Our plant shows display some of the finest-grown alpine plants in the UK. Exhibitors in the Open Section are expert growers with a wealth of knowledge and experience when it comes to growing some of the toughest plants successfully, but that doesn’t mean that some of the plants they grow aren’t suitable for the general gardener.
Răzvan Chişu shares a few such plants that were on display at our recent show in Kendal.
Hacquetia epipactis is a herbaceous perennial native to the mountainous forests in mainland Europe. It is the only species in its genus which belongs to the Apiaceae family (commonly known as the carrot family).
It’s an interesting plant: what appear to be petals are actually bracts framing the central inflorescence (cluster of flowers). In this form, the bracts and leaves (which appear after flowering) have a creamy-white edge.
Hacquetia epipactis can be grown in a woodland garden, a trough or in shade. Plant in a humus-rich soil. One of the first plants to flower in early spring, it is a wonderful choice to grow alongside other woodlanders like snowdrops, Hepatica or small ferns.
There are over 450 species of Corydalis, ranging from the impossible to grow species native to the Himalayas to the obnoxious weed species that appear annually!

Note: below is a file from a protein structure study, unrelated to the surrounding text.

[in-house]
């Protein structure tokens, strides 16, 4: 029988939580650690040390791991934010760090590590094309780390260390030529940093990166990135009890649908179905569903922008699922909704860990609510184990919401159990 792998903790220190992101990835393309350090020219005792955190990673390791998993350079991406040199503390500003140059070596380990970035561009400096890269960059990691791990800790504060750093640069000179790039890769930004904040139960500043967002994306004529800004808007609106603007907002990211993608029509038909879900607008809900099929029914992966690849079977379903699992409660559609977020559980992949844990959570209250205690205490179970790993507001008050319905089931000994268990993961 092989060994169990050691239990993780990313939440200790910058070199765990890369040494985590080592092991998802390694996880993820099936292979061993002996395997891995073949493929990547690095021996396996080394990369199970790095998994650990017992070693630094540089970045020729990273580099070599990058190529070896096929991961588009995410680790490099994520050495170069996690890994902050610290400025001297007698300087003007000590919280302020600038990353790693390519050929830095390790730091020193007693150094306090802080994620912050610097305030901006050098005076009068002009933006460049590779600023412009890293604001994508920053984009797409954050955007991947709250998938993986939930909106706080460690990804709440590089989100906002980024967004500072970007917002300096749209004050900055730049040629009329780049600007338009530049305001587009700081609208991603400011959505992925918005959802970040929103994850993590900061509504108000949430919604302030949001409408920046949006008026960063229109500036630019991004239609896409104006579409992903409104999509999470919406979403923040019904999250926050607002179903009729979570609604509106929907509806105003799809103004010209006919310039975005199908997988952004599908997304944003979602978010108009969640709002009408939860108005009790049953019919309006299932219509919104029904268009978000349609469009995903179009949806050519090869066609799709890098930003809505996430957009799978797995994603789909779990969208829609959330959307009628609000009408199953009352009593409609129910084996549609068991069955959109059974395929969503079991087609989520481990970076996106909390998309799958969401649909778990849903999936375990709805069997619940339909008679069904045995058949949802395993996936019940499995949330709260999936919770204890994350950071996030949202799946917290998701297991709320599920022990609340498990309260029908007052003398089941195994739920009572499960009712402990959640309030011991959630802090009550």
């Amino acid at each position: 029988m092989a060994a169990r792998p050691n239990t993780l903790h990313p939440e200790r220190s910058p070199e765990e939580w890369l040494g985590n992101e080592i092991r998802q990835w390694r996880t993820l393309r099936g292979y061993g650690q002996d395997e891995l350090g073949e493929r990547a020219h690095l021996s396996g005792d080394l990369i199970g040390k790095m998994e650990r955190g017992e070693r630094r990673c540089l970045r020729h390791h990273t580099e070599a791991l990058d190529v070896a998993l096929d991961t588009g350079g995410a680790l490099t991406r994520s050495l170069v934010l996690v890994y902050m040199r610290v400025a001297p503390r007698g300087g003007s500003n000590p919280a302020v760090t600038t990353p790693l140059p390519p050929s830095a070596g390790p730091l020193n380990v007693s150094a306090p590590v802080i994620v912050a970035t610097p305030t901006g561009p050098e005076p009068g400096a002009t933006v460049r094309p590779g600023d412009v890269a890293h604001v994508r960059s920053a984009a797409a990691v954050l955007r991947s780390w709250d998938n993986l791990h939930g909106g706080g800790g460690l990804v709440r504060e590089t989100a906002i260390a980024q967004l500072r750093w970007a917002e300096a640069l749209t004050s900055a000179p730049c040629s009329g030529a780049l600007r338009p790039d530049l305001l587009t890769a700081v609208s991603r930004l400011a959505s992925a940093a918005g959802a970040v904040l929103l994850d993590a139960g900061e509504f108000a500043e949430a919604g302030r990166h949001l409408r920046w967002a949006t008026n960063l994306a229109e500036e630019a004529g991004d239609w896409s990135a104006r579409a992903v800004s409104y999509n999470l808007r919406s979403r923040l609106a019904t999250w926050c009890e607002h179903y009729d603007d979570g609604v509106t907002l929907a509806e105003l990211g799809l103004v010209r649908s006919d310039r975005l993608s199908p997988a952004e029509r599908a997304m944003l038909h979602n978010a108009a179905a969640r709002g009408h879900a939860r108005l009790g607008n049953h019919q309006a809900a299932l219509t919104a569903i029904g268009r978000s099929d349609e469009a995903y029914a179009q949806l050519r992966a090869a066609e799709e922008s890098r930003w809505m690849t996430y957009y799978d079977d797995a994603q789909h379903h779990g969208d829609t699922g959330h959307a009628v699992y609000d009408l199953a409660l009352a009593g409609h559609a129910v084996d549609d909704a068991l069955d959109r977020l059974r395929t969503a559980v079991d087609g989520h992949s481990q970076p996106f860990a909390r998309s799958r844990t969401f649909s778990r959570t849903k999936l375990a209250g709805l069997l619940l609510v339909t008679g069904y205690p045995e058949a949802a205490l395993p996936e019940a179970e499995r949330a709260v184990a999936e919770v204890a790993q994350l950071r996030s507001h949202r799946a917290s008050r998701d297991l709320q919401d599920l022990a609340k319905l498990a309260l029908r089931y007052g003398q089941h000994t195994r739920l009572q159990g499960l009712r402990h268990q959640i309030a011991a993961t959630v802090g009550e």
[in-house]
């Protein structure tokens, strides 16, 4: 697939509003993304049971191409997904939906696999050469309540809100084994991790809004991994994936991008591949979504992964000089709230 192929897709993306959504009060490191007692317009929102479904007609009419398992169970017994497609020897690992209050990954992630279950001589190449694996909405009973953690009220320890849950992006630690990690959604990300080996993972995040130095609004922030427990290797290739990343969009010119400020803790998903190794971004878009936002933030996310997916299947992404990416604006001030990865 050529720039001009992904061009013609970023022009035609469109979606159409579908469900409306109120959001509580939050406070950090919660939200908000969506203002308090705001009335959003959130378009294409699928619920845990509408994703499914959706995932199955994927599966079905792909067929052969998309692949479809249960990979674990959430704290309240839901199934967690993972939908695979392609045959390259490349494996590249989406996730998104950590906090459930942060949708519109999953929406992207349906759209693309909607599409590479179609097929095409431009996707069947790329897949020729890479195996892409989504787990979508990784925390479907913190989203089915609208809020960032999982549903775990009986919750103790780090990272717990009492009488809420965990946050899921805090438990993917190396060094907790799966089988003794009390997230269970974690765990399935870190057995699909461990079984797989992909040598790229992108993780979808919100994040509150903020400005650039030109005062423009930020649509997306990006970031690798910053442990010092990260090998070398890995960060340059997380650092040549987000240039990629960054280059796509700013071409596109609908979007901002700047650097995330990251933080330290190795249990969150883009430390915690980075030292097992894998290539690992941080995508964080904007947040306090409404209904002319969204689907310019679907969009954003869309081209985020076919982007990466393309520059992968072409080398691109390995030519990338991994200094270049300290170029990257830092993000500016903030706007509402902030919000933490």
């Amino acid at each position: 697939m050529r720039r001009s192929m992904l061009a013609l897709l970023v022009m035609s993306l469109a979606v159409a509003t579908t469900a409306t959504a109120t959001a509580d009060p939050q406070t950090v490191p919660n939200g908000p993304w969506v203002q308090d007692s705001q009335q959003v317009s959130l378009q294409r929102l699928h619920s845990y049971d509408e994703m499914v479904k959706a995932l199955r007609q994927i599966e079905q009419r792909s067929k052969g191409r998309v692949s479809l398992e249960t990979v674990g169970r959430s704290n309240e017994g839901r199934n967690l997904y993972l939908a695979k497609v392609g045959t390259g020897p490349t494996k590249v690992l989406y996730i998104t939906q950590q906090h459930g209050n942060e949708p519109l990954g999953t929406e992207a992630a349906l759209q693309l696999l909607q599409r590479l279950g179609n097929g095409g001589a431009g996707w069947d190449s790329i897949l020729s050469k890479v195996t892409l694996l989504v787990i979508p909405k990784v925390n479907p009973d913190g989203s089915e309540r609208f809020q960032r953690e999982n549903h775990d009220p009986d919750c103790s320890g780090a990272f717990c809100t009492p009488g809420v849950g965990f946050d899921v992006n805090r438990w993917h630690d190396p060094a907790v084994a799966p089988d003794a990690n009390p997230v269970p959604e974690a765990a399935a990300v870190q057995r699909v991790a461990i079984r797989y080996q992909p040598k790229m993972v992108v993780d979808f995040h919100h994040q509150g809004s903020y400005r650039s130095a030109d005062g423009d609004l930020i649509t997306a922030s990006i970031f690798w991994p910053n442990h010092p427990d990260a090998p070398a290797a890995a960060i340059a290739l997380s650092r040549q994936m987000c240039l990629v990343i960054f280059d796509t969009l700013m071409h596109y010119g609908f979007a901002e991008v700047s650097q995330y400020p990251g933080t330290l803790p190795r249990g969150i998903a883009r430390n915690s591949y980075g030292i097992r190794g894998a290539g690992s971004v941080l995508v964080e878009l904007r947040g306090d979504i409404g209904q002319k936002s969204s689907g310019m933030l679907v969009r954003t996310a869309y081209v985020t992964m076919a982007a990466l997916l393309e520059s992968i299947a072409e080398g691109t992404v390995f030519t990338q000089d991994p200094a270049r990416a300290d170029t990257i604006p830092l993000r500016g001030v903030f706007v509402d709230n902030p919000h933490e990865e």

Corydalis solida is a well-behaved woodlander that is also native to mainland Europe and extending into Asia. It’s a highly variable species with many recognised varieties in a spectrum of colours, from purple to deep red to purest white.
They propagate by seed (if they are happy they will self seed around in the garden) or offsets.In the open garden, they are best grown in soil improved with well rotted compost or, even better, leaf mould. Don’t allow it to dry out in summer. Plant alongside the smaller geraniums, crocus varieties or Ophiopogon.
This Clematis and buttercup relative is a stalwart in the spring garden. There are many cultivars to choose from.
Pulsatilla can be easily grown from seed, which is the preferred propagation method as it resents root disturbance. In time, it forms clumps topped by bell-shaped flowers in shades of yellow, white, pink, purple and everything in between. The seed heads are also very decorative, especially backlit by the low evening sun.
It prefers a well-drained position in full sun, ideal for a rock garden. It can also be grown in pots.
If you’re new to the world of alpine gardening, you can find tips on getting started in our beginners’ guide.
If you’re interested in coming along to one of our shows, you can see the full schedule here.
Răzvan Chişu MCIHort, has had a passion for alpines since he joined the AGS aged 14. As a professional horticulturist, he divides his time between garden design jobs, giving lectures and running plant hunting tours. His plant interests are diverse and wide ranging, from bulbs to ferns, succulents and hardy perennials.